This long-clawed hermit crab is inhabiting a periwinkle shell.
This long-clawed hermit crab is inhabiting a periwinkle shell.
E. Zabel, courtesy of URI

Hermit Crabs
Broad-clawed Hermit Crab (Pagurus pollicaris),
Long-clawed Hermit Crab (Pagurus longicarpus)

Color: Long-clawed hermit crabs have reddish tan bodies, and their claws are long, thin, and white with a grey or brown median stripe. Broad-clawed hermit crabs are reddish, grey, or tan with flattened, broad claws.
Size: Long-clawed hermit crabs grow up to 1 1/2 inches long. Broad-clawed hermit crabs grow up to 4 inches long.
Habitat: Rocky tidal zones, tidal pools, salt marshes, and open shores.
Seasonal appearance: All year.

Description

Two of the most common species of hermit crabs in Rhode Island are the broad-clawed and the long-clawed hermit crabs. They can be distinguished from each other by the shape of their claws and their size. Long-clawed hermit crabs are the smallest species and inhabit vacant common periwinkle and oyster drill shells. Their major claw is narrow and usually hairless. The broad-clawed hermit crab is the largest hermit crab in Rhode Island. It has a broad, flat major claw and resides in large shells of moon snails or whelks.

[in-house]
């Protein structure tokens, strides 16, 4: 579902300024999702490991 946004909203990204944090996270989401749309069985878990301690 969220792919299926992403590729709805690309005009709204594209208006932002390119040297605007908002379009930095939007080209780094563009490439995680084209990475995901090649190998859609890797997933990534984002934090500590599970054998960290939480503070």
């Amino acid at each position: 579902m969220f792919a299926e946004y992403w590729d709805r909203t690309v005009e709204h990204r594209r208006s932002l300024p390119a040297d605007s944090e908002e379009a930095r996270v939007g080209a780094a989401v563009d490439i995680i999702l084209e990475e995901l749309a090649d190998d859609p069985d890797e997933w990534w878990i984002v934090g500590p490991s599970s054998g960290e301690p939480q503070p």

Life History and Behavior

Hermit crabs earn their name because they live in mollusk shells, and they have a tendency to withdraw into their shells when they are threatened. These shells protect the hermit crab's soft, curved abdomen. The crab's tail clamps onto the shell and it supports the shell using a few of its walking legs. This enables the crab to orient the shell maintain its position within the shell. When a hermit crab outgrows its current shell, it will select a new one to inhabit.

Long-clawed hermit crabs live mostly in shallow water and are common in tide pools and salt marshes. Broad-clawed hermit crabs live in deeper waters. Hermit crabs are active animals, moving about in search of food. They are omnivorous and feed on small bits of fish, grass shrimp, dead plants, algae, and other hermit crabs.

Special Notes


Adapted from The Uncommon Guide to Common Life on Narragansett Bay. Save The Bay, 1998.